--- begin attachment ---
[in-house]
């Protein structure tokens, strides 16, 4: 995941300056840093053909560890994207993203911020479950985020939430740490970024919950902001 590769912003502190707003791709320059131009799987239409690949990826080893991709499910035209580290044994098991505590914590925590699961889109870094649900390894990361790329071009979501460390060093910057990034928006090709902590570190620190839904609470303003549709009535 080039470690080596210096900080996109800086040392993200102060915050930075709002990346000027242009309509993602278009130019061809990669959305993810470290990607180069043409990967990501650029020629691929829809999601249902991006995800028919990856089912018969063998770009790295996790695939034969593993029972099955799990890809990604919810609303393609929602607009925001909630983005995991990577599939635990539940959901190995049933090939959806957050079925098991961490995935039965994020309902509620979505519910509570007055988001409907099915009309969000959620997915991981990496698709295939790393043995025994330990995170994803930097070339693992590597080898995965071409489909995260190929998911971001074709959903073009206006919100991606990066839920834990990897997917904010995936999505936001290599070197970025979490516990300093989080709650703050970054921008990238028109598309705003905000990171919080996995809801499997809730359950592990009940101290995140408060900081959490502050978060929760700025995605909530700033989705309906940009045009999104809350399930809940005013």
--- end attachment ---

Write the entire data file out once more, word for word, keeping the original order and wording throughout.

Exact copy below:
[in-house]
């Protein structure tokens, strides 16, 4: 995941300056840093053909560890994207993203911020479950985020939430740490970024919950902001 590769912003502190707003791709320059131009799987239409690949990826080893991709499910035209580290044994098991505590914590925590699961889109870094649900390894990361790329071009979501460390060093910057990034928006090709902590570190620190839904609470303003549709009535 080039470690080596210096900080996109800086040392993200102060915050930075709002990346000027242009309509993602278009130019061809990669959305993810470290990607180069043409990967990501650029020629691929829809999601249902991006995800028919990856089912018969063998770009790295996790695939034969593993029972099955799990890809990604919810609303393609929602607009925001909630983005995991990577599939635990539940959901190995049933090939959806957050079925098991961490995935039965994020309902509620979505519910509570007055988001409907099915009309969000959620997915991981990496698709295939790393043995025994330990995170994803930097070339693992590597080898995965071409489909995260190929998911971001074709959903073009206006919100991606990066839920834990990897997917904010995936999505936001290599070197970025979490516990300093989080709650703050970054921008990238028109598309705003905000990171919080996995809801499997809730359950592990009940101290995140408060900081959490502050978060929760700025995605909530700033989705309906940009045009999104809350399930809940005013």